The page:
Can sudden death in young people be prevented?
Sometimes. If you're at high risk of sudden cardiac death, your doctor will usually suggest that you avoid competitive sports. Depending on your underlying condition, medical or surgical treatments might be appropriate to reduce your risk of sudden death.
Another option for some, such as those with hypertrophic cardiomyopathy, is an implantable cardioverter-defibrillator (ICD). This pager-sized device implanted in your chest like a pacemaker continuously monitors your heartbeat. If a life-threatening arrhythmia occurs, the ICD delivers electrical shocks to restore a normal heart rhythm.
Who should be screened for sudden death risk factors?
There's debate in the medical community about screening young athletes to attempt to identify those at high risk of sudden death.
Some countries such as Italy screen young people with an electrocardiogram (ECG or EKG), which records the electrical signals in the heart. However, this type of screening is expensive and can produce false-positive results — indications that an abnormality or disease is present when it isn't — which can cause unnecessary worry and additional tests.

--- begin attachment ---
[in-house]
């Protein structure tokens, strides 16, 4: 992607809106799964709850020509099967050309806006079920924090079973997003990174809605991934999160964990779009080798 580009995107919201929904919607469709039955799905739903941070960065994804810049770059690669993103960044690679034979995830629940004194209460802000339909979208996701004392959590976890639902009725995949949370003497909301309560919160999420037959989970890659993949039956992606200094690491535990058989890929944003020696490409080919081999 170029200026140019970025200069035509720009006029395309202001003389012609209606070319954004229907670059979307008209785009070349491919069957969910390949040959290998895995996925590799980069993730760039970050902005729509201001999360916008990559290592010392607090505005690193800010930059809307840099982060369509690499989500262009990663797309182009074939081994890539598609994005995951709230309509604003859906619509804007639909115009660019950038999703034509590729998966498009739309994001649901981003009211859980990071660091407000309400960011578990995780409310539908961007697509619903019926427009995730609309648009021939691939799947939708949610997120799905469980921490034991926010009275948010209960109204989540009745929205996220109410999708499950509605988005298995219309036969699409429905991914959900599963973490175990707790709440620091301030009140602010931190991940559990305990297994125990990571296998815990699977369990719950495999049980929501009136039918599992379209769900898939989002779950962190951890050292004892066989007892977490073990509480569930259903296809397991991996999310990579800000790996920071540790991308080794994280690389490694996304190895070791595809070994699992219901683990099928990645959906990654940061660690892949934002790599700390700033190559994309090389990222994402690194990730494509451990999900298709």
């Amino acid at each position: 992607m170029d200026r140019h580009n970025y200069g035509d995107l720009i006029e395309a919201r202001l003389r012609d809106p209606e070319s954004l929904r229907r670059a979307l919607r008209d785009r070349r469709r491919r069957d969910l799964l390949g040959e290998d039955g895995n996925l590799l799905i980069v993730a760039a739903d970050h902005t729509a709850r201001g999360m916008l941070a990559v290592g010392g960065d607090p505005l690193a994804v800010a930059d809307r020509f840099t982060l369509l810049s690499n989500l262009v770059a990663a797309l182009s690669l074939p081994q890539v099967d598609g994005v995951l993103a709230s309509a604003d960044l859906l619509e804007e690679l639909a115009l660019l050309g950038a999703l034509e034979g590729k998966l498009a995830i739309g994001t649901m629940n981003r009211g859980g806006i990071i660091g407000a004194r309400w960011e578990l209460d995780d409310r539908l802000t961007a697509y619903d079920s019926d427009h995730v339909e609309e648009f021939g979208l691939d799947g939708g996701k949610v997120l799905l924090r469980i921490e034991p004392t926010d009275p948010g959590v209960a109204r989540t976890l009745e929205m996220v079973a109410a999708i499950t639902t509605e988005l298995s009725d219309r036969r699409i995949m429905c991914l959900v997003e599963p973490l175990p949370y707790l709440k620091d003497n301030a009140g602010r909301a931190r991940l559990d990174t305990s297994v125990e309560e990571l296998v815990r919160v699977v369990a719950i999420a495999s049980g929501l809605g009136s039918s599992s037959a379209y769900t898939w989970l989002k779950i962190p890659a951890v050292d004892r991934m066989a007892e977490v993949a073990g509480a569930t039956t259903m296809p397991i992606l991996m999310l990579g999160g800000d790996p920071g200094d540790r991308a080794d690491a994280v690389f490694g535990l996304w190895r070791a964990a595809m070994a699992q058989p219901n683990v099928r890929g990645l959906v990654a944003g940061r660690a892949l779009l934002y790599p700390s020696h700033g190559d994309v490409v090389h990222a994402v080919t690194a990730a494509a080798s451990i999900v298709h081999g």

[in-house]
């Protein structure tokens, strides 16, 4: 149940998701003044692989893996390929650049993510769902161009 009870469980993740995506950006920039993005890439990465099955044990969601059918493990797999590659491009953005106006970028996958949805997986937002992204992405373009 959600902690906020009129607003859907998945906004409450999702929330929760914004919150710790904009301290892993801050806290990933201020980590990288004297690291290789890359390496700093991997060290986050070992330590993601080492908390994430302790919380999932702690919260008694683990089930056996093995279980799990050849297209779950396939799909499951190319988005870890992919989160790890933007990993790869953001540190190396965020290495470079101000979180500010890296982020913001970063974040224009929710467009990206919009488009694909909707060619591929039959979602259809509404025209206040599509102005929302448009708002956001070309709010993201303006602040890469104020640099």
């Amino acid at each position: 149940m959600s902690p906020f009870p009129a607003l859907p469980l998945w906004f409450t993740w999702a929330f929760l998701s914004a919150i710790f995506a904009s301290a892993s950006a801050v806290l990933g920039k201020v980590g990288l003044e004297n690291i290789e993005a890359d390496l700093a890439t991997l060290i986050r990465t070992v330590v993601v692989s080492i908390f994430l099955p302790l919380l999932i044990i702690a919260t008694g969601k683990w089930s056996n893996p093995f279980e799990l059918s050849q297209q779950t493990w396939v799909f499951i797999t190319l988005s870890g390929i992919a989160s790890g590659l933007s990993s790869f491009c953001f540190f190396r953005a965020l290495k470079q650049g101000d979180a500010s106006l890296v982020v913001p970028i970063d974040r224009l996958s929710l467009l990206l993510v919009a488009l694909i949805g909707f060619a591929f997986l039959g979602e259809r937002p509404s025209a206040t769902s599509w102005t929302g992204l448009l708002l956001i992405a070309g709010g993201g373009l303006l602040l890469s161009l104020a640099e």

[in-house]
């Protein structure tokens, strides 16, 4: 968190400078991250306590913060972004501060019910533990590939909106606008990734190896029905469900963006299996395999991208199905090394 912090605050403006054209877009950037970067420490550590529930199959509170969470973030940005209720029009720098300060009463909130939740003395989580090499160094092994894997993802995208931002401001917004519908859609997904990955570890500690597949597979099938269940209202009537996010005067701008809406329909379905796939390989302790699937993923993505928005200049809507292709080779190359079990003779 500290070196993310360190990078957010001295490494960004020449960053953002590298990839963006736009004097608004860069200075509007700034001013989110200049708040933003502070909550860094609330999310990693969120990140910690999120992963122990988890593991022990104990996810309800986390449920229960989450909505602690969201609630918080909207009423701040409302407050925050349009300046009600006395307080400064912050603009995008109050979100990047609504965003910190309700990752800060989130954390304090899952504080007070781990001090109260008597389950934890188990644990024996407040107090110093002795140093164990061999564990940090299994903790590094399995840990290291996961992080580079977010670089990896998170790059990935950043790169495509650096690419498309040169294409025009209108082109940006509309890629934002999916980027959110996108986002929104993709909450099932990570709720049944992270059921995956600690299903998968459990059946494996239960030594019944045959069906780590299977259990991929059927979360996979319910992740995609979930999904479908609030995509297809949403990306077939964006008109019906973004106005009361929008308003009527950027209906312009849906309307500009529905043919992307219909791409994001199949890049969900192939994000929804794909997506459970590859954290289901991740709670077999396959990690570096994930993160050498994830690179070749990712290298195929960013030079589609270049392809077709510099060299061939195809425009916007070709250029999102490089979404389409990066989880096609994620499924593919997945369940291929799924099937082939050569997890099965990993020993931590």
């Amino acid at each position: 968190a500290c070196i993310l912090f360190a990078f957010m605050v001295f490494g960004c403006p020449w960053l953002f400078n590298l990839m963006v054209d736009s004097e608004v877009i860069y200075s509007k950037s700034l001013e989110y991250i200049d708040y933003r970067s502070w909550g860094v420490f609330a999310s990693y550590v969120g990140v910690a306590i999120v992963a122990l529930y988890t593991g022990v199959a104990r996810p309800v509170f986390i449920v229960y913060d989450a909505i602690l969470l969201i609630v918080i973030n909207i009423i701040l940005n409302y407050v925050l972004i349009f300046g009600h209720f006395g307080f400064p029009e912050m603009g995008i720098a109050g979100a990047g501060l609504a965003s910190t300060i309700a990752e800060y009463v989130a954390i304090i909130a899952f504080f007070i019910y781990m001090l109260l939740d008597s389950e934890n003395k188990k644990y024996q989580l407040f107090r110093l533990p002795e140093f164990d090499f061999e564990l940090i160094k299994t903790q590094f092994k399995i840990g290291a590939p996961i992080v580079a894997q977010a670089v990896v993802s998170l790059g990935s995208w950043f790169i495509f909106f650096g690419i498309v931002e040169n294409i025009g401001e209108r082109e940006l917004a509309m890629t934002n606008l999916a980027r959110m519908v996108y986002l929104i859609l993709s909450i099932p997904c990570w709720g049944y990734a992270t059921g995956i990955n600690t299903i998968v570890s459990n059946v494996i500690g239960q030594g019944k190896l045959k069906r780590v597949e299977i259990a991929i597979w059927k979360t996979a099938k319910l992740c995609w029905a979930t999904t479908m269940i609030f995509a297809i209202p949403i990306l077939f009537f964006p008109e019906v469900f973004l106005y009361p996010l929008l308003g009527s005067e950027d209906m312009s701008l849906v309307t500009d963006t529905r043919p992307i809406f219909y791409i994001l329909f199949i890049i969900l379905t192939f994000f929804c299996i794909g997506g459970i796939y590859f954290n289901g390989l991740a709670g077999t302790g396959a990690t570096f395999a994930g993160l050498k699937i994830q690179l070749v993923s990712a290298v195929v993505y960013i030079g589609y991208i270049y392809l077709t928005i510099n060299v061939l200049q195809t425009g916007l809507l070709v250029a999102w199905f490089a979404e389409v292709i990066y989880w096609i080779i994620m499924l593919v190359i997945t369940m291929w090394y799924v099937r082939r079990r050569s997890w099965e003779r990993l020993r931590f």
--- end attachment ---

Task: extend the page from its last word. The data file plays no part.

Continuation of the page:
It's not clear that routine exams given before athletes are cleared to play competitive sports can prevent sudden cardiac death. However, they might help identify some who are at increased risk.
For anyone with a family history or risk factors for conditions that cause sudden cardiac death, further screening is recommended. Repeat screening of family members is recommended over time, even if the first heart evaluation was normal.
Should young people with a heart defect avoid physical activity?
If you're at risk of sudden cardiac death, talk to your doctor about physical activity. Whether you can participate in exercise or sports depends on your condition.
For some disorders, such as hypertrophic cardiomyopathy, it's often recommended that you avoid most competitive sports and that if you have an ICD, you should avoid impact sports. But this doesn't mean you need to avoid exercise. Talk to your doctor about restrictions on your activity.
March 04, 2017
See more In-depth
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